Thank you for reading! 🙂

References & further readings:

Topic Blog 3: A Sympathetic Approach to Cult Comprehension; Wiccan Cults.

Topic Blog 3: A Sympathetic Approach to Cult Comprehension; Wiccan Cults.

In my two previous subject blogs I discussed the ever-changing and subjective definition of cults, and how the perception of cults can represent an ideology different from what the religion actually practice.

Wicca (also occasionally known as Pagan Witchcraft) is a neo-pagan religious movement, first publicly introduced in 1954 by Gerald Gardner, the founder of the Gardnerian Wiccan-cult tradition. Interest in the tradition rose in the 1960’s and 1970’s, possibly influenced by the feminist movements during those times, coinciding with the goddess-worship this religion provided (Coleman, 2005). With the development of the internet, the Wiccan tradition experienced another influx of members, and began to diversify under devotion to different deities. The diversification of these traditions could also be attributed to the fact that many Wiccan and Neo-Pagan cults draw from other cultures, such as Scandinavian and Egyptian traditions, and Celtic mythology (Pike, 2004).

Wiccan traditions mostly represent non-harming, practicing the Three-Fold Law, in which any positive or negatives a Wiccan or Neo-Pagan might do, it will “come back to them threefold” and should generally try not to cause harm to others, so they will not cause harm unto themselves (Harwood, 2007). While this is a general rule, there are some Wiccan traditions that have other beliefs. This WordPress blog encourages current and ex-members of the Alexandrian Witchcraft Cult to speak out about their psychologically scarring experiences and find confidence and help among others.

It has recently been brought up by counselors that marginalized minority religions can be especially subject to stigma and judgment, simply for being the “Black Sheep” among majority organized religions. Wiccan and Neo-Pagan cult traditions are no different, as the idea of a Pagan religion seems to raise a harmful bias in people, believed to be associated with Satan-worship and black magic, which are absolutely unrelated to the Wiccan tradition.

Moe and Colleagues paper is particularly concerned with the assumptions that counselors might impose upon their Wiccan clients (Moe et all., 2013). “Wiccan and Neo-Pagans may come to counselling due to stress, anxiety and depressive feelings related to the cognitive dissonance that members of marginalized groups cope with on a daily basis” (Moe et all., 2013). These members might also feel the stress of dealing with internal conflicts, such as new initiates coming to terms with their new identities and accepting the new terms of their religion (Salazar & Abrams, 2005). It has been by suggested by Moe and Colleagues that counselors with Wiccan or Neo-Pagan clients keep an open mind and their biases to the clients beliefs in check, and to better foster these individuals practices by including ” referrals to local Wiccan and Neo-Pagan groups” (Moe et all., 2013).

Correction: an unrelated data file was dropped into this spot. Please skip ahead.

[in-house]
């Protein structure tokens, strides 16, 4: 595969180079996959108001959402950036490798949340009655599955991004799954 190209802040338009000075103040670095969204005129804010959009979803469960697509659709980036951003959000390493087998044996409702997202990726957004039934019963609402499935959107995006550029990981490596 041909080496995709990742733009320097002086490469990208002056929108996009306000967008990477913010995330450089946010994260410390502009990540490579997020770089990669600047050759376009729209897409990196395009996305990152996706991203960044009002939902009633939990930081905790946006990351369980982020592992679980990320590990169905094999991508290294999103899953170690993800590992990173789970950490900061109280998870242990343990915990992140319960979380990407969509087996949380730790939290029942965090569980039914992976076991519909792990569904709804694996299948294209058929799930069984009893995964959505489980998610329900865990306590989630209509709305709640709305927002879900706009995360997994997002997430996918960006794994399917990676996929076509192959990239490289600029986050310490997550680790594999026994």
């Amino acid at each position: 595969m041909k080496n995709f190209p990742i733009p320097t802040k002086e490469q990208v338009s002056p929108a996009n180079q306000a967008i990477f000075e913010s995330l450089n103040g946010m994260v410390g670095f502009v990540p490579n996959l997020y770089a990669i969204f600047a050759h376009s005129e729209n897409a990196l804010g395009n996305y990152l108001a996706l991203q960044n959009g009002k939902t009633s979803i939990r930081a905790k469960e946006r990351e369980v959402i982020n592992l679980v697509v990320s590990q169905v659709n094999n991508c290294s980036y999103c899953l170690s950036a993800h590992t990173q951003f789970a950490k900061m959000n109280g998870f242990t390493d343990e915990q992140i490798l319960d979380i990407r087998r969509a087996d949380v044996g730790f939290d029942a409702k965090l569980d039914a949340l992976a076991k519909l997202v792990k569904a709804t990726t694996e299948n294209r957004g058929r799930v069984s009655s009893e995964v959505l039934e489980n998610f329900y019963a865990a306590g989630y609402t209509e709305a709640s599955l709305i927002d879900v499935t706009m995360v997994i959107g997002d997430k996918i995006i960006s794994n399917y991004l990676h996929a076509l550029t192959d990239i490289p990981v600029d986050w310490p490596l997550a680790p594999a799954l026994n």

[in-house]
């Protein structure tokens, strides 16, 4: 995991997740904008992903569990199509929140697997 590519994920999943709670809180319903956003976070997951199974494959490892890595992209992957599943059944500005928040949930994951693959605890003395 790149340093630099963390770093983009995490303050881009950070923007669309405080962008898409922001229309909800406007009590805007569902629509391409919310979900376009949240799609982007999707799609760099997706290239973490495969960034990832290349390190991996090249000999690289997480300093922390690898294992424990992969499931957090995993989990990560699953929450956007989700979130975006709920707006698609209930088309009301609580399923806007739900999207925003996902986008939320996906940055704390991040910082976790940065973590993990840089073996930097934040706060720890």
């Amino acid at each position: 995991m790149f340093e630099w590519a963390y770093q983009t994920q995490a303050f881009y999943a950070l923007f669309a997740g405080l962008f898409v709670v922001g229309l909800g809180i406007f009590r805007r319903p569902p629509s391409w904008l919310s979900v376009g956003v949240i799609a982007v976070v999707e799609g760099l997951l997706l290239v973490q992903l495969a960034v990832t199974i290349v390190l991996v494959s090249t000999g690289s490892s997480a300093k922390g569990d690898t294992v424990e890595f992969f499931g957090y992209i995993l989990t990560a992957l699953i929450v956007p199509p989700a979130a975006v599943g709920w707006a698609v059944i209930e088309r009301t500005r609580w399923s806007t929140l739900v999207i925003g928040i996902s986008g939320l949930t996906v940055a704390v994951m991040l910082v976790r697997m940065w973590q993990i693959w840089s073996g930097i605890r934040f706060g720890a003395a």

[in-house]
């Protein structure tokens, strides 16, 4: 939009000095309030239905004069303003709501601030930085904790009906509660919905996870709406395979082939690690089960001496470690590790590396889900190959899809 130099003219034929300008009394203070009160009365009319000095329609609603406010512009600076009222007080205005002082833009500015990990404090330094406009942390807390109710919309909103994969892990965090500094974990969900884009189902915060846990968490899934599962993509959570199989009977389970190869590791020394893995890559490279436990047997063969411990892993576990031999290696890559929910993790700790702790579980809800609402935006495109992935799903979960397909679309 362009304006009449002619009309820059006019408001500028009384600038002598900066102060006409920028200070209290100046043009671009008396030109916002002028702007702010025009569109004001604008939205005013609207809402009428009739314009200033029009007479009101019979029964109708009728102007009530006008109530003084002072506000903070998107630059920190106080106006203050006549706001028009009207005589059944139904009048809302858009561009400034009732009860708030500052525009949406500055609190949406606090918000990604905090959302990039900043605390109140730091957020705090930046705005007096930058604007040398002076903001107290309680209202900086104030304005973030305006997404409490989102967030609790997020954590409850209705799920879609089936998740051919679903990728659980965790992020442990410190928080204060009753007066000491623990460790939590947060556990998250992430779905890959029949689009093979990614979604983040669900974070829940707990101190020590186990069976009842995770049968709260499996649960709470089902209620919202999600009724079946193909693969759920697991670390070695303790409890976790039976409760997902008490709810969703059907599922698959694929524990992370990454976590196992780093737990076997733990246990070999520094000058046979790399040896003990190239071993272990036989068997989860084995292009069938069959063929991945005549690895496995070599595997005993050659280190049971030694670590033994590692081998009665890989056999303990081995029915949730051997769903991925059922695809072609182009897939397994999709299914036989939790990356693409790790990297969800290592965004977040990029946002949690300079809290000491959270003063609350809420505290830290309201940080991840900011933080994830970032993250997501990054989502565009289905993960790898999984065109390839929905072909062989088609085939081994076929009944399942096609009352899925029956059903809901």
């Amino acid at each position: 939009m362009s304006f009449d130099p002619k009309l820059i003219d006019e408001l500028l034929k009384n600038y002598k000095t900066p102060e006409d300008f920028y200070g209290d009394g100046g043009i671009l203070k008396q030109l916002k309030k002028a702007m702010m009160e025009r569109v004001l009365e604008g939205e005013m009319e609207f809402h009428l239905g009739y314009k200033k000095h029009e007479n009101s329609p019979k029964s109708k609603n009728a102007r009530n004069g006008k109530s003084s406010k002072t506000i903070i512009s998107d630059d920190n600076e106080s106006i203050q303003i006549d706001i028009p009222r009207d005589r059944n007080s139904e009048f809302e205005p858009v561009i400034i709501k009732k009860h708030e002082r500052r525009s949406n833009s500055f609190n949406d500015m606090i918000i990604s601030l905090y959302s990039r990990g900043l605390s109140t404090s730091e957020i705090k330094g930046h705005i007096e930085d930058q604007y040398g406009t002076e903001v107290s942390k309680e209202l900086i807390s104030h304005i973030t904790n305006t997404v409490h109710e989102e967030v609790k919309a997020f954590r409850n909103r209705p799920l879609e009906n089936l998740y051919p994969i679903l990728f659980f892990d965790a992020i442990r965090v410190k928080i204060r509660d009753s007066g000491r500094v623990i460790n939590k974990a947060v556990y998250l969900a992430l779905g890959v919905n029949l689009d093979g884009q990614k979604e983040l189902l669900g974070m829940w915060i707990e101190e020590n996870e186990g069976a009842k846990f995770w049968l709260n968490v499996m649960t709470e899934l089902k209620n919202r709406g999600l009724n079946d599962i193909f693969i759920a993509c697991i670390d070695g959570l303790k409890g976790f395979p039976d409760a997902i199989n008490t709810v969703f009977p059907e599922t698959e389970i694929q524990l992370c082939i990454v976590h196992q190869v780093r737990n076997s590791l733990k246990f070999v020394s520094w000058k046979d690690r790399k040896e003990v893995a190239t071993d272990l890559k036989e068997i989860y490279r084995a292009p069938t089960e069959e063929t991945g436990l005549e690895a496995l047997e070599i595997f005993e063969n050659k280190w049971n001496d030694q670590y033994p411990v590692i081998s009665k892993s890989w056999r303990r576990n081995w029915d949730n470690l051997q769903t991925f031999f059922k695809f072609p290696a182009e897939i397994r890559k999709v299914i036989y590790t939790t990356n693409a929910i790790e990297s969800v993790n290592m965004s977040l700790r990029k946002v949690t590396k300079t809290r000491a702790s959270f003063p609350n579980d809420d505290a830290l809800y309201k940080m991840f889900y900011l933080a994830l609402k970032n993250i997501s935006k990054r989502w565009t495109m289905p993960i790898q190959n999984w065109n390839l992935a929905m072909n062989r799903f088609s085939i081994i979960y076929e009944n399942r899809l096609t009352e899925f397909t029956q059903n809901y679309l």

In conclusion, the preconceived notions and judgment passed onto passive neo-cults from civilian non-members and counselors alike could psychologically harm cult members, and it’s always better to further investigate before passing a judgment onto these people.

Thanks for reading! 🙂


Coleman, K. (2005). Why” God” as” She” Provokes us: Semiotically Speaking: The Significance of the Divine Feminine. Pomegranate, 7(2).

Harwood, B. J. (2007). Beyond Poetry and Magick: The Core Elements of Wiccan Morality 1. Journal of Contemporary Religion, 22(3), 375-390.

Moe, J. L., Cates, K., & Sepulveda, V. (2013). Wicca and Neo-Paganism: A Primer for Counselors. Journal of Professional Counseling, Practice, Theory, & Research, 40(1), 38.

Pike, S. M. (2004). New age and neopagan religions in America. Columbia University Press.

Salazar, C. F., & Abrams, L. P. (2005). Conceptualizing identity development in members of marginalized groups. Journal of Professional Counseling, Practice, Theory, & Research, 33(1), 47.